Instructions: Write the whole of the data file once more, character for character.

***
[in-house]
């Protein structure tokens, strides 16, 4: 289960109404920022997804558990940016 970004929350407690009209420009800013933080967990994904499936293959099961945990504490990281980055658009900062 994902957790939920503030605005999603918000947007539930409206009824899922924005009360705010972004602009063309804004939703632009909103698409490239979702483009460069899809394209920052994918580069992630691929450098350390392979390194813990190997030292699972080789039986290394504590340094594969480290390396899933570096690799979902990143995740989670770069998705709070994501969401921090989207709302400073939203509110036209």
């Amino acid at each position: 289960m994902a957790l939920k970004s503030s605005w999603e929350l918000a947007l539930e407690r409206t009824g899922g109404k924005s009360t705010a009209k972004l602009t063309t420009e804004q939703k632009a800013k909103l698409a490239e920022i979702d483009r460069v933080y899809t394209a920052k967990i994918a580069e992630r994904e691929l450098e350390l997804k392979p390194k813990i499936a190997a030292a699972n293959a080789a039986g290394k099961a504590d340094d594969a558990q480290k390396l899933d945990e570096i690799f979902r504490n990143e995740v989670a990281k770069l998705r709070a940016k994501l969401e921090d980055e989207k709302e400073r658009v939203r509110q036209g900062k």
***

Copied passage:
[in-house]
């Protein structure tokens, strides 16, 4: 289960109404920022997804558990940016 970004929350407690009209420009800013933080967990994904499936293959099961945990504490990281980055658009900062 994902957790939920503030605005999603918000947007539930409206009824899922924005009360705010972004602009063309804004939703632009909103698409490239979702483009460069899809394209920052994918580069992630691929450098350390392979390194813990190997030292699972080789039986290394504590340094594969480290390396899933570096690799979902990143995740989670770069998705709070994501969401921090989207709302400073939203509110036209």
């Amino acid at each position: 289960m994902a957790l939920k970004s503030s605005w999603e929350l918000a947007l539930e407690r409206t009824g899922g109404k924005s009360t705010a009209k972004l602009t063309t420009e804004q939703k632009a800013k909103l698409a490239e920022i979702d483009r460069v933080y899809t394209a920052k967990i994918a580069e992630r994904e691929l450098e350390l997804k392979p390194k813990i499936a190997a030292a699972n293959a080789a039986g290394k099961a504590d340094d594969a558990q480290k390396l899933d945990e570096i690799f979902r504490n990143e995740v989670a990281k770069l998705r709070a940016k994501l969401e921090d980055e989207k709302e400073r658009v939203r509110q036209g900062k």